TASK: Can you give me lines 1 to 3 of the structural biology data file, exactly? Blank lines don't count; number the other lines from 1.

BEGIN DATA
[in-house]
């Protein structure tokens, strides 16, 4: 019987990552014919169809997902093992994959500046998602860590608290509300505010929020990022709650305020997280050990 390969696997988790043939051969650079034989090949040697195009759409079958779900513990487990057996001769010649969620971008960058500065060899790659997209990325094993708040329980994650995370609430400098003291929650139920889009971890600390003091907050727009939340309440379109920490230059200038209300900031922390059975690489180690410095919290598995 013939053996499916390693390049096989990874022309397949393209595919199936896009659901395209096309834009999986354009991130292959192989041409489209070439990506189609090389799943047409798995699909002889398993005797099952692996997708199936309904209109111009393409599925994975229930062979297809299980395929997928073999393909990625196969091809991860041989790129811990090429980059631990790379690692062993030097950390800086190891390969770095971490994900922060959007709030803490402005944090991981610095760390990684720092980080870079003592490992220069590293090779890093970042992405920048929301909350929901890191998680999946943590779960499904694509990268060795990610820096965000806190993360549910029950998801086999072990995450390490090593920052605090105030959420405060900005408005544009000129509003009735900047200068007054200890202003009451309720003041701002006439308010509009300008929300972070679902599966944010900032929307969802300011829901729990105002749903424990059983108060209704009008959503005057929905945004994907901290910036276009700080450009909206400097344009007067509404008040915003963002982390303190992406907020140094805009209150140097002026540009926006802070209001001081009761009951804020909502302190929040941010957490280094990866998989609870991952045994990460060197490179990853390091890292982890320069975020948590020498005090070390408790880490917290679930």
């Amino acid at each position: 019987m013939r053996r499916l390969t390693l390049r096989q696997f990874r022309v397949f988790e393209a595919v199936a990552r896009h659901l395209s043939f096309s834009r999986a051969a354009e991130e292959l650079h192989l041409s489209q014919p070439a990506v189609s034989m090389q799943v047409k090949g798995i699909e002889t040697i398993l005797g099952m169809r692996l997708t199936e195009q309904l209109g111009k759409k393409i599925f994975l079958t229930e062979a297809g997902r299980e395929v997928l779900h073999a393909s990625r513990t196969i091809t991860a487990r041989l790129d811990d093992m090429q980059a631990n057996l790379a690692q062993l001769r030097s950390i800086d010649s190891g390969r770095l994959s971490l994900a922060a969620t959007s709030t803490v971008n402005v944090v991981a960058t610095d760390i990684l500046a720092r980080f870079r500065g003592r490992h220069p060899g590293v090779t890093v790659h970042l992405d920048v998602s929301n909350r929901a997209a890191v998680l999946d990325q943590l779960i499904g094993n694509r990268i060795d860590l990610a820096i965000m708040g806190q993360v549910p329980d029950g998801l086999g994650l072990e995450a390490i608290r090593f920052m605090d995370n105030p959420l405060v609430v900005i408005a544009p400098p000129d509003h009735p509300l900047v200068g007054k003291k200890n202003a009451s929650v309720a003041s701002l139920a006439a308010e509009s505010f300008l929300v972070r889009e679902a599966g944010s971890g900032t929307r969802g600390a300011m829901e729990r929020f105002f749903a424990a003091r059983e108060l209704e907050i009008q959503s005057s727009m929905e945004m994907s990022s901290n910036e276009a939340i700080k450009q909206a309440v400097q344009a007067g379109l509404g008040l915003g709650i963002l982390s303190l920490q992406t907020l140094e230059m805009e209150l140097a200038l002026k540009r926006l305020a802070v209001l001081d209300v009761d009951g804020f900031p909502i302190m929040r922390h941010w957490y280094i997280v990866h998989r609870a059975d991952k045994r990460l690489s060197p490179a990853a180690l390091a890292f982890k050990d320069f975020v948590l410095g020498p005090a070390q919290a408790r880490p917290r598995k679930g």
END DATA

[in-house]
């Protein structure tokens, strides 16, 4: 019987990552014919169809997902093992994959500046998602860590608290509300505010929020990022709650305020997280050990 390969696997988790043939051969650079034989090949040697195009759409079958779900513990487990057996001769010649969620971008960058500065060899790659997209990325094993708040329980994650995370609430400098003291929650139920889009971890600390003091907050727009939340309440379109920490230059200038209300900031922390059975690489180690410095919290598995 013939053996499916390693390049096989990874022309397949393209595919199936896009659901395209096309834009999986354009991130292959192989041409489209070439990506189609090389799943047409798995699909002889398993005797099952692996997708199936309904209109111009393409599925994975229930062979297809299980395929997928073999393909990625196969091809991860041989790129811990090429980059631990790379690692062993030097950390800086190891390969770095971490994900922060959007709030803490402005944090991981610095760390990684720092980080870079003592490992220069590293090779890093970042992405920048929301909350929901890191998680999946943590779960499904694509990268060795990610820096965000806190993360549910029950998801086999072990995450390490090593920052605090105030959420405060900005408005544009000129509003009735900047200068007054200890202003009451309720003041701002006439308010509009300008929300972070679902599966944010900032929307969802300011829901729990105002749903424990059983108060209704009008959503005057929905945004994907901290910036276009700080450009909206400097344009007067509404008040915003963002982390303190992406907020140094805009209150140097002026540009926006802070209001001081009761009951804020909502302190929040941010957490280094990866998989609870991952045994990460060197490179990853390091890292982890320069975020948590020498005090070390408790880490917290679930």
């Amino acid at each position: 019987m013939r053996r499916l390969t390693l390049r096989q696997f990874r022309v397949f988790e393209a595919v199936a990552r896009h659901l395209s043939f096309s834009r999986a051969a354009e991130e292959l650079h192989l041409s489209q014919p070439a990506v189609s034989m090389q799943v047409k090949g798995i699909e002889t040697i398993l005797g099952m169809r692996l997708t199936e195009q309904l209109g111009k759409k393409i599925f994975l079958t229930e062979a297809g997902r299980e395929v997928l779900h073999a393909s990625r513990t196969i091809t991860a487990r041989l790129d811990d093992m090429q980059a631990n057996l790379a690692q062993l001769r030097s950390i800086d010649s190891g390969r770095l994959s971490l994900a922060a969620t959007s709030t803490v971008n402005v944090v991981a960058t610095d760390i990684l500046a720092r980080f870079r500065g003592r490992h220069p060899g590293v090779t890093v790659h970042l992405d920048v998602s929301n909350r929901a997209a890191v998680l999946d990325q943590l779960i499904g094993n694509r990268i060795d860590l990610a820096i965000m708040g806190q993360v549910p329980d029950g998801l086999g994650l072990e995450a390490i608290r090593f920052m605090d995370n105030p959420l405060v609430v900005i408005a544009p400098p000129d509003h009735p509300l900047v200068g007054k003291k200890n202003a009451s929650v309720a003041s701002l139920a006439a308010e509009s505010f300008l929300v972070r889009e679902a599966g944010s971890g900032t929307r969802g600390a300011m829901e729990r929020f105002f749903a424990a003091r059983e108060l209704e907050i009008q959503s005057s727009m929905e945004m994907s990022s901290n910036e276009a939340i700080k450009q909206a309440v400097q344009a007067g379109l509404g008040l915003g709650i963002l982390s303190l920490q992406t907020l140094e230059m805009e209150l140097a200038l002026k540009r926006l305020a802070v209001l001081d209300v009761d009951g804020f900031p909502i302190m929040r922390h941010w957490y280094i997280v990866h998989r609870a059975d991952k045994r990460l690489s060197p490179a990853a180690l390091a890292f982890k050990d320069f975020v948590l410095g020498p005090a070390q919290a408790r880490p917290r598995k679930g």